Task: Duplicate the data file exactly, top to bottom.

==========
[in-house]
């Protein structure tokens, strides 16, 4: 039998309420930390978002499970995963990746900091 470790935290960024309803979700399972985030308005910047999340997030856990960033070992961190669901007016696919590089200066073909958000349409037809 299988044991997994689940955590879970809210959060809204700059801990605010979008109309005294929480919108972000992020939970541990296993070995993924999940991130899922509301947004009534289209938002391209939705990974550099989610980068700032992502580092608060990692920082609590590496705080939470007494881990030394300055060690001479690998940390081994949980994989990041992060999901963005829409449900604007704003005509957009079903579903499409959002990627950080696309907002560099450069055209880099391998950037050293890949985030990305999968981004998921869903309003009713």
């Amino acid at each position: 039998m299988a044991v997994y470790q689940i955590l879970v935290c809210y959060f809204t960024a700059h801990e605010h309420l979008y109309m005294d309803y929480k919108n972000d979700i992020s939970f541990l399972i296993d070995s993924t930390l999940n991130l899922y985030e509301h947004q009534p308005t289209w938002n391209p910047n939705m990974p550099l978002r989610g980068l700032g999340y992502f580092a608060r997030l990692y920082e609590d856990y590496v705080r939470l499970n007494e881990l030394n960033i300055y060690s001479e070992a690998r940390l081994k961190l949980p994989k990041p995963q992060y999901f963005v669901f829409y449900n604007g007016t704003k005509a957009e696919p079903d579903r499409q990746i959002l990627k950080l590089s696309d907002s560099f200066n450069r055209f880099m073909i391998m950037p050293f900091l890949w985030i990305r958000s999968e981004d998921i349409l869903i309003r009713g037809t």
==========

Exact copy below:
[in-house]
């Protein structure tokens, strides 16, 4: 039998309420930390978002499970995963990746900091 470790935290960024309803979700399972985030308005910047999340997030856990960033070992961190669901007016696919590089200066073909958000349409037809 299988044991997994689940955590879970809210959060809204700059801990605010979008109309005294929480919108972000992020939970541990296993070995993924999940991130899922509301947004009534289209938002391209939705990974550099989610980068700032992502580092608060990692920082609590590496705080939470007494881990030394300055060690001479690998940390081994949980994989990041992060999901963005829409449900604007704003005509957009079903579903499409959002990627950080696309907002560099450069055209880099391998950037050293890949985030990305999968981004998921869903309003009713």
């Amino acid at each position: 039998m299988a044991v997994y470790q689940i955590l879970v935290c809210y959060f809204t960024a700059h801990e605010h309420l979008y109309m005294d309803y929480k919108n972000d979700i992020s939970f541990l399972i296993d070995s993924t930390l999940n991130l899922y985030e509301h947004q009534p308005t289209w938002n391209p910047n939705m990974p550099l978002r989610g980068l700032g999340y992502f580092a608060r997030l990692y920082e609590d856990y590496v705080r939470l499970n007494e881990l030394n960033i300055y060690s001479e070992a690998r940390l081994k961190l949980p994989k990041p995963q992060y999901f963005v669901f829409y449900n604007g007016t704003k005509a957009e696919p079903d579903r499409q990746i959002l990627k950080l590089s696309d907002s560099f200066n450069r055209f880099m073909i391998m950037p050293f900091l890949w985030i990305r958000s999968e981004d998921i349409l869903i309003r009713g037809t």